When you get your wine from a box, you know you're not getting the best quality. And that's not just because of appearances. Certain materials cause a process called "flavor scalping," which draws certain chemicals right out of the food.

Right here on the site, we've seen that wine tasting is worthless guesswork, but our tongues are still good for a few things. They may not be able to tell the subtleties of a wine, but they can tell which wine has been kept in a bottle and which wine has been kept in a plastic pouch. For that matter, they can tell which juice has been kept in a bottle and which in a plastic pouch. Food companies, wanting to put their food in a package that is lightweight and durable, often encounter a phenomenon known as "flavor scalping."

When you in put them close proximity, two chemicals will often interact. Food companies noticed that some of the aromatic compounds which gave juice its freshness simply disappeared after being stored in certain kinds of plastics for a while. Wine also lost its more subtle flavors - such as fruit, honey, smokiness.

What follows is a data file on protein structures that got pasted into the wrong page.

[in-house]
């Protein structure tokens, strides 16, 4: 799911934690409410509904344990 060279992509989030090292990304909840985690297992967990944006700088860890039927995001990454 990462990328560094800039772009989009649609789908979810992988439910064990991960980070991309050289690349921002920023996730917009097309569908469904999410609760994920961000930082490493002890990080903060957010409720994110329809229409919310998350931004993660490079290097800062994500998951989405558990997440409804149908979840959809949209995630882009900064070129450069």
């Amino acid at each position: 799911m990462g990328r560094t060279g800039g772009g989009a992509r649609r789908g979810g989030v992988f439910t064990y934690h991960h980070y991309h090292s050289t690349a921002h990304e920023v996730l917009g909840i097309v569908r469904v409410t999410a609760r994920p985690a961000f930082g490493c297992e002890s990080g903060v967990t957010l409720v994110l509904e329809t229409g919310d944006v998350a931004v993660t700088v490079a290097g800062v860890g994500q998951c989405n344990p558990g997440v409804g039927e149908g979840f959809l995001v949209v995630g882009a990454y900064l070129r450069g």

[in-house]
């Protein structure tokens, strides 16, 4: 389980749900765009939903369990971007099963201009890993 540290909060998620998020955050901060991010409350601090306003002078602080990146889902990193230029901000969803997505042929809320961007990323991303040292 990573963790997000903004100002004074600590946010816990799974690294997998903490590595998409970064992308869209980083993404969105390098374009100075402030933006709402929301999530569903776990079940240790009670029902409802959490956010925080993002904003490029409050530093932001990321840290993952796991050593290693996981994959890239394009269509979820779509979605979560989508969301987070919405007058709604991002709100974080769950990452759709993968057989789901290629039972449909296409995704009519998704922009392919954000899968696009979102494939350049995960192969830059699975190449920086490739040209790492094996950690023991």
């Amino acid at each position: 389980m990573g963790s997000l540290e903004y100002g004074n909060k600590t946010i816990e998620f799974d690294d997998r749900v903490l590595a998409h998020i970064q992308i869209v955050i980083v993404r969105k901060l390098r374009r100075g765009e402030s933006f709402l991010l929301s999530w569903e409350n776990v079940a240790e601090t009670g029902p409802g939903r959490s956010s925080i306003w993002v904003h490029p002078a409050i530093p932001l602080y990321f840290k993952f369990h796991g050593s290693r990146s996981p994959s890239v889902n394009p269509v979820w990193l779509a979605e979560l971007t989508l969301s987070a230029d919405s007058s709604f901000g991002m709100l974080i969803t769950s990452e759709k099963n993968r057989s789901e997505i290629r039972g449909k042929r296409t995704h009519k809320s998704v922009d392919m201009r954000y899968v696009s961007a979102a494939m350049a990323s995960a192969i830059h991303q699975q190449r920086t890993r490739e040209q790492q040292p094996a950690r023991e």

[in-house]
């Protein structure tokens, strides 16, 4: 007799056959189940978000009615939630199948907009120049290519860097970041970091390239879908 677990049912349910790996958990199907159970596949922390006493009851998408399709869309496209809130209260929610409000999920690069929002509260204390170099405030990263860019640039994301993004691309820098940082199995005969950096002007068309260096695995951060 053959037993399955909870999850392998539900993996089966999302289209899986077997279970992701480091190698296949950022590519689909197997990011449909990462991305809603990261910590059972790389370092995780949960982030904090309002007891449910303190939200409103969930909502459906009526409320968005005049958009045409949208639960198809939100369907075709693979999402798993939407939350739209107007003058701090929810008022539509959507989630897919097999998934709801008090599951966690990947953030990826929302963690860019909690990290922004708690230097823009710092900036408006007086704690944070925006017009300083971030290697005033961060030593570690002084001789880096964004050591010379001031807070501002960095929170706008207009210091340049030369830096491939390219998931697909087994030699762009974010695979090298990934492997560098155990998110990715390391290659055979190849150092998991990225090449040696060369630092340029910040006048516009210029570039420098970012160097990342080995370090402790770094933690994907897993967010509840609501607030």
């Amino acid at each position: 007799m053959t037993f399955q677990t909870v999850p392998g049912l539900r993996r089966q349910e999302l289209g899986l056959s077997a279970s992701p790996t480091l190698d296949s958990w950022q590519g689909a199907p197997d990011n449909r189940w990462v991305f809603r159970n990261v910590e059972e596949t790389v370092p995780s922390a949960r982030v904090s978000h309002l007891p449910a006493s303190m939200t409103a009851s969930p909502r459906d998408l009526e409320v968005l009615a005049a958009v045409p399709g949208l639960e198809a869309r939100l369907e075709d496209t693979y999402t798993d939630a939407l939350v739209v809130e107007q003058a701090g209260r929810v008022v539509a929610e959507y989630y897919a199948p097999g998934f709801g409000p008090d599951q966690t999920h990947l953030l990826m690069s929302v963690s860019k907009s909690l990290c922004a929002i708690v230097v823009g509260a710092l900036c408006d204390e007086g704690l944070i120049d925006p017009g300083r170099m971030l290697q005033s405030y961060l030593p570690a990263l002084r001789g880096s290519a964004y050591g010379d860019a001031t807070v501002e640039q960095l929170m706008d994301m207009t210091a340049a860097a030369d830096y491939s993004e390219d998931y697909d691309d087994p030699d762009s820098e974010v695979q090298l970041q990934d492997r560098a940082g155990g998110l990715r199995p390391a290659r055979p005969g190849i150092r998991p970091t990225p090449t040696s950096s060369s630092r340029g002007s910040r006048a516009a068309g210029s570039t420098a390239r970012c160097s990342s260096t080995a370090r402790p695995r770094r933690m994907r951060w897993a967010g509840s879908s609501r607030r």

When dealing with flavors, you'll see the word "ethyl" a lot. Ethyl groups consist of two carbon atoms, one of which has three hydrogen atoms hanging on to it, and one of which has two. Compounds with this group are made by mixing different ethanols with different acids, and they result in flavors from pineapple (ethyl butanoate) to smoke (4-ethylphenol).

The flavor compounds are nonpolar molecules. Polar molecules, like water, are molecules that hold their atoms in such a way that one side of the molecule is slightly positive from an exposed proton and one side is slightly negative due to a cluster of electrons. Polar molecules tend to interact with other polar molecules. Nonpolar molecules, in which charge is very evenly distributed, tend to interact with other nonpolar molecules. The most common plastic today is polyethylene, and if you look at the name, you'll be able to guess at how it interacts with the other "ethyls." Studies show that polyethylene either absorbs these flavors, or lets them escape, while keeping the polar molecules, like water, firmly and blandly trapped in the bag of wine.

Top Image: Linh Tinh

[Sources: Scalping of Flavors in Packaged Foods, Mmmm . . . Flavorful Foods, The Why of Wine-in-a-Box's Odd Taste.]